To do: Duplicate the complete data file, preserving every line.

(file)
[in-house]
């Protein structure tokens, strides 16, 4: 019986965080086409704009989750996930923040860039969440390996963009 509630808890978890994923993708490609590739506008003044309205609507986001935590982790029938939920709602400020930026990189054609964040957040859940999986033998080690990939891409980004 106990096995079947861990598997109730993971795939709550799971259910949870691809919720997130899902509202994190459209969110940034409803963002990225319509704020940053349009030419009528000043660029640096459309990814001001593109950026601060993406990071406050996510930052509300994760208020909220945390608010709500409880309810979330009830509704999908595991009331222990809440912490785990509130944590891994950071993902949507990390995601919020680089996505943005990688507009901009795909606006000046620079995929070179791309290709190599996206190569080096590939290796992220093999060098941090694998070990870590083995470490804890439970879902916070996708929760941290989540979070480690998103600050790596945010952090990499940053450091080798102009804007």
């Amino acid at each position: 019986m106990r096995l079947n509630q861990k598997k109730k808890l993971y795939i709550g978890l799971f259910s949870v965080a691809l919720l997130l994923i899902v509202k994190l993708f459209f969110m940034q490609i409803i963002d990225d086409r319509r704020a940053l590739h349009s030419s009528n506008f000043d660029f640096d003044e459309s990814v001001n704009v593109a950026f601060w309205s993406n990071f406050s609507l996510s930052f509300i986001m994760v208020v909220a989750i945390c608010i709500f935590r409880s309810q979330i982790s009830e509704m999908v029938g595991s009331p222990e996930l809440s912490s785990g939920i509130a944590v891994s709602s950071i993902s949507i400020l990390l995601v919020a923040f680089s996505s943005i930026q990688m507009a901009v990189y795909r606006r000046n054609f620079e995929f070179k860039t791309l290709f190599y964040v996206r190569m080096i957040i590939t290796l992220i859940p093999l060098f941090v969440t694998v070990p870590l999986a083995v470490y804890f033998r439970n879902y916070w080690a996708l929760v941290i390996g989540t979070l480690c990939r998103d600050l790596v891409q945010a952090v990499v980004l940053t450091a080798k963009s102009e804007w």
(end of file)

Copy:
[in-house]
């Protein structure tokens, strides 16, 4: 019986965080086409704009989750996930923040860039969440390996963009 509630808890978890994923993708490609590739506008003044309205609507986001935590982790029938939920709602400020930026990189054609964040957040859940999986033998080690990939891409980004 106990096995079947861990598997109730993971795939709550799971259910949870691809919720997130899902509202994190459209969110940034409803963002990225319509704020940053349009030419009528000043660029640096459309990814001001593109950026601060993406990071406050996510930052509300994760208020909220945390608010709500409880309810979330009830509704999908595991009331222990809440912490785990509130944590891994950071993902949507990390995601919020680089996505943005990688507009901009795909606006000046620079995929070179791309290709190599996206190569080096590939290796992220093999060098941090694998070990870590083995470490804890439970879902916070996708929760941290989540979070480690998103600050790596945010952090990499940053450091080798102009804007």
């Amino acid at each position: 019986m106990r096995l079947n509630q861990k598997k109730k808890l993971y795939i709550g978890l799971f259910s949870v965080a691809l919720l997130l994923i899902v509202k994190l993708f459209f969110m940034q490609i409803i963002d990225d086409r319509r704020a940053l590739h349009s030419s009528n506008f000043d660029f640096d003044e459309s990814v001001n704009v593109a950026f601060w309205s993406n990071f406050s609507l996510s930052f509300i986001m994760v208020v909220a989750i945390c608010i709500f935590r409880s309810q979330i982790s009830e509704m999908v029938g595991s009331p222990e996930l809440s912490s785990g939920i509130a944590v891994s709602s950071i993902s949507i400020l990390l995601v919020a923040f680089s996505s943005i930026q990688m507009a901009v990189y795909r606006r000046n054609f620079e995929f070179k860039t791309l290709f190599y964040v996206r190569m080096i957040i590939t290796l992220i859940p093999l060098f941090v969440t694998v070990p870590l999986a083995v470490y804890f033998r439970n879902y916070w080690a996708l929760v941290i390996g989540t979070l480690c990939r998103d600050l790596v891409q945010a952090v990499v980004l940053t450091a080798k963009s102009e804007w």